Since ultra-distance cyclist ‘Johnny G’ Goldberg first introduced Spinning® in the mid-80s, indoor cycling has come a long way and is now innovating at an astonishing rate.
Both indoor and outdoor cycling has grown exponentially over the past few years. Indoor cycling topped ukactive and the DataHub’s Moving Communities Active Leisure Trends Report as the most popular group workout across three financial years, from 2016-2018. Last year, it represented 12 per cent of all class attendances and the number of sessions increased by 8 per cent to almost 370,000.
But how can operators keep loyal fans coming back for more, while also getting new bums on seats? “Currently, most clubs’ cycle offerings are only servicing 7 per cent of their membership,” says Chris Phillips, sales director at 4global’s the DataHub. “A one-size-fits-all solution isn’t the answer for indoor cycling; operators must segment their offering to be successful. Attraction, retention and referral rates will be much higher if the timetable reflects the range of people who could benefit from indoor cycling.”
The DataHub’s Sports League Table allows operators to track and benchmark group cycling participation across all of their sites, as well as understand their ranking against the sector and any changes in performance. “Operators can put age and gender filters in place, to investigate throughput in those parameters against the rest of the country for a set period,” explains Phillips.
“Geo Impacts can then be used to identify which group cycling classes are trending, which demographic groups are most likely to attend those classes and when, to accurately inform marketing campaigns.” These findings can be cross referenced with Experian Mosaic Categorisation, to identify the preferred communication method for existing and potential group cyclists.
Changing the face of cycling
The vast array of classes that fall under the indoor group cycling umbrella have one thing in common – they’re often seen by consumers as ‘hardcore’ exercise. More needs to be done to educate and introduce newcomers and under-confident customers.
One solution could be the new beginners’ workout on the block, US brand Peloton. It launched in the UK last year with a pop-up in London’s Covent Garden (set to reopen in 2020 as a production studio to broadcast live classes across European timezones) and offers at-home, live-streamed or on-demand workouts on its custom bike.
With bikes costing £1,900 and a £39 a month in subscription fees to access its array of 14 daily live and 10,000 on-demand classes, it’s not cheap, but it represents a key opportunity for breaking down barriers, says Peloton’s MD International, Kevin Cornils: “Our classes allow exercisers to take sessions in their own time with no intimidation factor. Peloton brings studio-style group cycling home, so people can access the motivation, power and intensity anytime, anywhere.
“Even though you’re cycling in the privacy of your own home, you’re never alone – the way the million-strong Peloton community motivate each other is truly amazing. While there are similarities to indoor cycling brands, we’re more than a bike, a class or studio.
“Peloton offers a two-week introductory programme, designed for absolute beginners, and delivers a fully engaging experience alongside social connection and community to convert riders into workout addicts.”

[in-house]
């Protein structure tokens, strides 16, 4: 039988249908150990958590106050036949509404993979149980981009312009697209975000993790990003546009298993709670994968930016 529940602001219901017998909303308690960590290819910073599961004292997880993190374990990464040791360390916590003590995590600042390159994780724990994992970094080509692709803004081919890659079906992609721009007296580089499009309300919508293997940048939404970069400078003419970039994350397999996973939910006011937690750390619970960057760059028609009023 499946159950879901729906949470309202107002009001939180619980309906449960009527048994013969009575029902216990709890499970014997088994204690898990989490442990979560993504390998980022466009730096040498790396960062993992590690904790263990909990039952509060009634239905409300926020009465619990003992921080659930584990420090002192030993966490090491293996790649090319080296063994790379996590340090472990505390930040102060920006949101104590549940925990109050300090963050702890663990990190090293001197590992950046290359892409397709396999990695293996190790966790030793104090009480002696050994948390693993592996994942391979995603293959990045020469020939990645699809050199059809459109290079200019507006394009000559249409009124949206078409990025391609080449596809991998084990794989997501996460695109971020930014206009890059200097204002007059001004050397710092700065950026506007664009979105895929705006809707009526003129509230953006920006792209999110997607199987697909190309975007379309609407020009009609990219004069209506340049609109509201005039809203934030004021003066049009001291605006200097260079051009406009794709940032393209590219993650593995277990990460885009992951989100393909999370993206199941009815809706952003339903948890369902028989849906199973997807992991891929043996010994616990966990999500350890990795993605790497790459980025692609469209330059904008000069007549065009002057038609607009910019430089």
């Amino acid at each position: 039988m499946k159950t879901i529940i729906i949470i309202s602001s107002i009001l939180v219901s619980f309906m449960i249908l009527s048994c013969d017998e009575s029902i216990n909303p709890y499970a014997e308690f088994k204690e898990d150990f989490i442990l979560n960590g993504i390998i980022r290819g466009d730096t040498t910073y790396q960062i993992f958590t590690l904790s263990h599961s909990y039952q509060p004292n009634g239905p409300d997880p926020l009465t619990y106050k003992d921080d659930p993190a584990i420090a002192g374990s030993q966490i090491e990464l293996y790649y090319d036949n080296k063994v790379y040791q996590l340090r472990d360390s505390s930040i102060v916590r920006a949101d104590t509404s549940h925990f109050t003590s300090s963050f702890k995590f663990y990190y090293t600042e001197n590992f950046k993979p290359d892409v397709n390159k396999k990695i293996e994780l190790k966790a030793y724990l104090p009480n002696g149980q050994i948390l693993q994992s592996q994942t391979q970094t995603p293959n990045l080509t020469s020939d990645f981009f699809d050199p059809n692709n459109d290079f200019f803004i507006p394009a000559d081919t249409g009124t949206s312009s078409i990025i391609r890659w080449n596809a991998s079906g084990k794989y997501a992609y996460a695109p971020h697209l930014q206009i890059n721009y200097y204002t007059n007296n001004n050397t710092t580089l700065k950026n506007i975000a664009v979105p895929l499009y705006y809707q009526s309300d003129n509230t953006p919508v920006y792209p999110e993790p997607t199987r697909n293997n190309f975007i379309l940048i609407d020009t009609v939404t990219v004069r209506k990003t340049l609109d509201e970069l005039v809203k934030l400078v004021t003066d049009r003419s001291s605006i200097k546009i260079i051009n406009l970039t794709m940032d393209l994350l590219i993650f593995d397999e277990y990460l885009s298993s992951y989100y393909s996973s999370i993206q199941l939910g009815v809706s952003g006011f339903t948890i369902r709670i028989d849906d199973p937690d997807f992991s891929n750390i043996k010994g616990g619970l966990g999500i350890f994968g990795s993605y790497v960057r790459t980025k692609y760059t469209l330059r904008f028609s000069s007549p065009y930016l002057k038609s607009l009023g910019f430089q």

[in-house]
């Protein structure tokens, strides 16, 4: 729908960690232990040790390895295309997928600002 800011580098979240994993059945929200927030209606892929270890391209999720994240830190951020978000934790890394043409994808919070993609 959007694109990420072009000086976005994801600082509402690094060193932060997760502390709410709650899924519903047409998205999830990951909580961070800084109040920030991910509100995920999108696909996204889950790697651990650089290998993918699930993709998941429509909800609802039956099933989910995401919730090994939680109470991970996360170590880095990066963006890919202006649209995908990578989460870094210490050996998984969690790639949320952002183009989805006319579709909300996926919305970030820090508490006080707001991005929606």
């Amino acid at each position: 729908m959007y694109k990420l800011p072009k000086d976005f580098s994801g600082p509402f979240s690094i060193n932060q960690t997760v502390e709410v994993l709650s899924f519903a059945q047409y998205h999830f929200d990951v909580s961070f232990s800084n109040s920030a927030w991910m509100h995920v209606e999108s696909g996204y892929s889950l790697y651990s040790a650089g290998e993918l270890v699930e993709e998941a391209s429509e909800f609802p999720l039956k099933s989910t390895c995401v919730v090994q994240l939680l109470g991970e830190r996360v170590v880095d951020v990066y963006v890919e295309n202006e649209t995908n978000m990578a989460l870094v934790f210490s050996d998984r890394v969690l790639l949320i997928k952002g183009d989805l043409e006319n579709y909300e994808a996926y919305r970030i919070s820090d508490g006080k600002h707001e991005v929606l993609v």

In-club, there’s Les Mills’ immersive class experience The Trip, which combines the buzz of group cycling with cinema-quality visuals. “Cycle studios sit empty for 80 per cent of the time in a typical health club, costing up to £140,000 in lost revenue,” says Erin Myers, marketing director, Les Mills UK. “The Trip can transform a studio that’s potentially costing money into a major revenue driver by helping to fill dead studio time.”
What’s more, the company’s research shows using technology to create an immersive fitness experience increases satisfaction and decreases the rate of perceived exertion. In other words, exercisers find immersive cycling easier, even though it isn’t.
Graham Clarke, GM at Dublin’s West Wood Clontarf, which recently installed The Trip, says: “We’re a small club of 3,000 members. In six months studio usage went from 300 per week to 900, which shows the impact an innovative group cycling offer can have in a very short space of time.” Interestingly, Les Mills’ research also shows there is a 12 per cent average increase in live class attendance when clubs also offer virtual at-home workouts.
All in a spin
It’s not all about the new and the virtual. Spinning® remains the world’s number one indoor cycling brand. With almost 11,000 trainers choosing to become certified Spinning instructors and 57 official UK facilities, it still defines the indoor cycling category.
“Spinning instructors are trained to deliver periodised programmes, which is where it really stands out from the other indoor cycle classes, as it offers progression,” says Samantha Taylor, Precor’s UK marketing manager. “Instructors are educated to start members off working in the endurance zone (65-75 per cent of their heart rate) to build aerobic capacity, then over six to eight weeks to include strength zone rides (75-85 per cent HR) and interval zone rides (65-92 per cent HR), adding race day rides at the end of the programme (80-92 per cent HR) for members to test their fitness and make benchmarks for future improvements.
“Sites with Precor Spinner® Chrono bikes and SPINPower® educated instructors can then teach using power zones, offering an even more in-depth workout, ensuring members are always seeing their progression.”